Vaccine Supply Strains Set to Ease, Lawmakers Hear: Bottlenecks that have shadowed the country’s immunization campaign could soon begin to ease, vaccine makers said in a Capitol Hill hearing. Moderna said it has received positive feedback from U.S. regulators on a proposal to expand the number of doses of its Covid-19 vaccine in every vial, while Pfizer said it sees output ramping up in the coming weeks. Riley Griffin and Robert Langreth have more.

  • Also, Johnson & Johnson announced yesterday it’s on track next month to distribute 20 million doses of its one-shot vaccine, adding to a coming surge in vaccine availability, a Bloomberg analysis found. Along with vaccines from Pfizer and Moderna, the delivery targets set through March will be enough to fully vaccinate 130 million Americans. Tom Randall and Drew Armstrong have more.
  • The U.S. may issue guidance easing public health protocols for fully vaccinated people, Anthony Fauci, Biden’s chief medical adviser, suggested, amid expectations of a surge in vaccine availability in March. Still, Fauci cautioned that he didn’t want to get ahead of guidance from the Centers for Disease Control and Prevention, which he said could be forthcoming, Bloomberg News reports.
  • Related: Regulators to OK Pfizer Request on Vaccine Storage Temps: NYT

NIH to Study Long-Term Covid-19 Effects: The National Institutes of Health is undertaking a new project to study the long-term effects of Covid-19, Director Francis Collins said. “Through this initiative, we aim to learn more about how SARS-CoV-2 may lead to such widespread and lasting symptoms, and to develop ways to treat or prevent these conditions,” Collins said in a statement announcing the study. Read more from Jeannie Baumann.

U.S. Steps Up Genetic Analysis for Variants by 5,500%: The U.S. is analyzing about 14,000 coronavirus cases every week with genetic sequencing to detect quickly spreading variants, Centers for Disease Control and Prevention Director Rochelle Walensky said. That’s up from 250 sequences each week when Walensky took office last month, she told lawmakers on the House Appropriations Labor-HHS-Education Subcommittee panel yesterday morning. Read more from John Tozzi.

  • 90-Day Immune Protection Leads to Vaccine Delay Call: Meanwhile, Walensky also said those who’ve had Covid-19 may consider waiting to receive a vaccine to allow others who have no immunity to get the jab. Covid-19 survivors are likely to have “some immune protection up to at least about 90 days,” Walensky said, Kathleen Miller reports.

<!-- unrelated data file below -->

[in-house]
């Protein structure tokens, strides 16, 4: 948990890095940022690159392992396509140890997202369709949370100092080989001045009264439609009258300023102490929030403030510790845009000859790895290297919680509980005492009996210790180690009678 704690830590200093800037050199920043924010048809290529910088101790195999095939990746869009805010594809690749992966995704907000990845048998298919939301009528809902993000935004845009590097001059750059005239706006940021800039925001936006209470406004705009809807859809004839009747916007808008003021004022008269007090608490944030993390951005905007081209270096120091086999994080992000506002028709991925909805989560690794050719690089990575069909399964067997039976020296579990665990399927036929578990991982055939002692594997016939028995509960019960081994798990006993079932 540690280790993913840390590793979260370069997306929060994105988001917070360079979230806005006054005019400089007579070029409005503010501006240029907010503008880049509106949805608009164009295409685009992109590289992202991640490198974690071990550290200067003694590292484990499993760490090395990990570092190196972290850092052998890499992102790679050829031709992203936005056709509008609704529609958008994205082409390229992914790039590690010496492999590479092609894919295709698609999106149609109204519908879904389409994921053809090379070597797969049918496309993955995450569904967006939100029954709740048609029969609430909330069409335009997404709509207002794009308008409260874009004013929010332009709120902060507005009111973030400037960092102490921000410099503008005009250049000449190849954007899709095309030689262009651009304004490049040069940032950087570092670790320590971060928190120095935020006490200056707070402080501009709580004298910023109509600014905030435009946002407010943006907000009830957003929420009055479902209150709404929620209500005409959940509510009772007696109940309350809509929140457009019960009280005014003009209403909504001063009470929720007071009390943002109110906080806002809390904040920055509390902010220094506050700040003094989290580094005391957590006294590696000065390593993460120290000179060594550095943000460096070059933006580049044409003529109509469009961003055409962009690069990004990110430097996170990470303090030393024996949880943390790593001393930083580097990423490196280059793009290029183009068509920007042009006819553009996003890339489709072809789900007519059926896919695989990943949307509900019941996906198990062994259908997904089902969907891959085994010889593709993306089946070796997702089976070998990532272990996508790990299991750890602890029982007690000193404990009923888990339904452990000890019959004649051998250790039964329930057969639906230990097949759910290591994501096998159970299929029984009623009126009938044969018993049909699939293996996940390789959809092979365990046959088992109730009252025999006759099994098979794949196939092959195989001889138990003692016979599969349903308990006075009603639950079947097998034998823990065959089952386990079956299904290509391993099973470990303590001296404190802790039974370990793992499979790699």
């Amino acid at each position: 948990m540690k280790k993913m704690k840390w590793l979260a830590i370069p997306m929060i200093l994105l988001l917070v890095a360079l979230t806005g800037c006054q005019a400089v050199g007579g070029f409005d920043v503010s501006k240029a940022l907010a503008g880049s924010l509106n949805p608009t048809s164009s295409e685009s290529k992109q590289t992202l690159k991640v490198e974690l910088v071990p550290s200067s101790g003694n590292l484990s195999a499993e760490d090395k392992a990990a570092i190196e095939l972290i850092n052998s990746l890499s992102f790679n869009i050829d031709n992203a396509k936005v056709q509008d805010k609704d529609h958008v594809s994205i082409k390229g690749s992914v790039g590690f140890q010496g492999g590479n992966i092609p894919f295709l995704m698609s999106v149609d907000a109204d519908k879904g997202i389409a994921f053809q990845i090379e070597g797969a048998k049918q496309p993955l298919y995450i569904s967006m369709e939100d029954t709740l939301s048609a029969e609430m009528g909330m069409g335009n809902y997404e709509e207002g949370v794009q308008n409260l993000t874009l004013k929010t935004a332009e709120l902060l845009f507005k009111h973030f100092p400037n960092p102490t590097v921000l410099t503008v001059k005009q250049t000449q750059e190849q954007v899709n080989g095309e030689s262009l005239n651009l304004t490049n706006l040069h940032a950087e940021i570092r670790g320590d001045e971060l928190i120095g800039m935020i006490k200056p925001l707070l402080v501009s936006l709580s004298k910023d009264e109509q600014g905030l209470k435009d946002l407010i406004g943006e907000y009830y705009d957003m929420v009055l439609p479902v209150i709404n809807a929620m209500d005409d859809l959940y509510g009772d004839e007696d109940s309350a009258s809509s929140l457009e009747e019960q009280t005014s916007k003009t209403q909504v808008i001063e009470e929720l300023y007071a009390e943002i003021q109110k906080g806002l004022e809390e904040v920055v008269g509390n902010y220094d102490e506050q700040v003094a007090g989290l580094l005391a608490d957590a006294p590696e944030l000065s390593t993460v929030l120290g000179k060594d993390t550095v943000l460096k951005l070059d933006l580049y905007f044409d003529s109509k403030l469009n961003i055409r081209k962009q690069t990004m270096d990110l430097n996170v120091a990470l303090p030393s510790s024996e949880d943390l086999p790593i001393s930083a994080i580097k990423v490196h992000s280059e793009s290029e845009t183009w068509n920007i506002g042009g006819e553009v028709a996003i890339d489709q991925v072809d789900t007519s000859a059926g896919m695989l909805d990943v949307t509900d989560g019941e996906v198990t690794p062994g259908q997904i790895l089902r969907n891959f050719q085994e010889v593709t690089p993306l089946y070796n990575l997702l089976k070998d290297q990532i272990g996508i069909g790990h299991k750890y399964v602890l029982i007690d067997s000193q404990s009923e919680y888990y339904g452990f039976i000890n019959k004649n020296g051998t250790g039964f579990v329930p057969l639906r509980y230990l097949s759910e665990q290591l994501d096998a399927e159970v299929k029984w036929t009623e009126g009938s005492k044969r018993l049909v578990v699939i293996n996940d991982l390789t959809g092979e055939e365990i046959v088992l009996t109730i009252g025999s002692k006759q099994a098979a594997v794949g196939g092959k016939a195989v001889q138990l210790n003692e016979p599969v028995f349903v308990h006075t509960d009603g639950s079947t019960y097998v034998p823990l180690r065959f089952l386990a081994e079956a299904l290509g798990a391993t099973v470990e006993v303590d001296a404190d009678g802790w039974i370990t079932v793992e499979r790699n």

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What Else to Know Today

Pfizer Suit Tests Crackdown on Copays: A Pfizer challenge to an enforcement push against drug company and charity collaborations is testing the bounds of the government’s scrutiny of illegal kickbacks and showcases the complexity of helping patients pay for high-cost drugs. Justice Department allegations that such arrangements are unlawful have netted the federal government over $1 billion in settlements since 2017. Officials view them as attempts to beat Medicare copay mechanisms’ cost-control functions. Christopher Brown has more.

Generic-Drug Labeling Strategy Likely to Survive Teva Rehearing: A U.S. appeals court panel signaled that it wants to ensure generic-drug makers can continue selling low-cost copycat medicines with limited-use labels as long as they don’t actively promote newer uses discovered by brand-name companies. In an unusual proceeding, a three-judge panel of the U.S. Court of Appeals for the Federal Circuit yesterday heard arguments for the second time over a $235 million verdict won by GlaxoSmithKline Plc over Teva Pharmaceutical Industries’ copy of its Coreg heart drug. Read more from Christopher Yasiejko, Ian Lopez and Susan Decker.

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To contact the reporter on this story: Brandon Lee in Washington at

To contact the editors responsible for this story: Zachary Sherwood at; Giuseppe Macri at; Michaela Ross at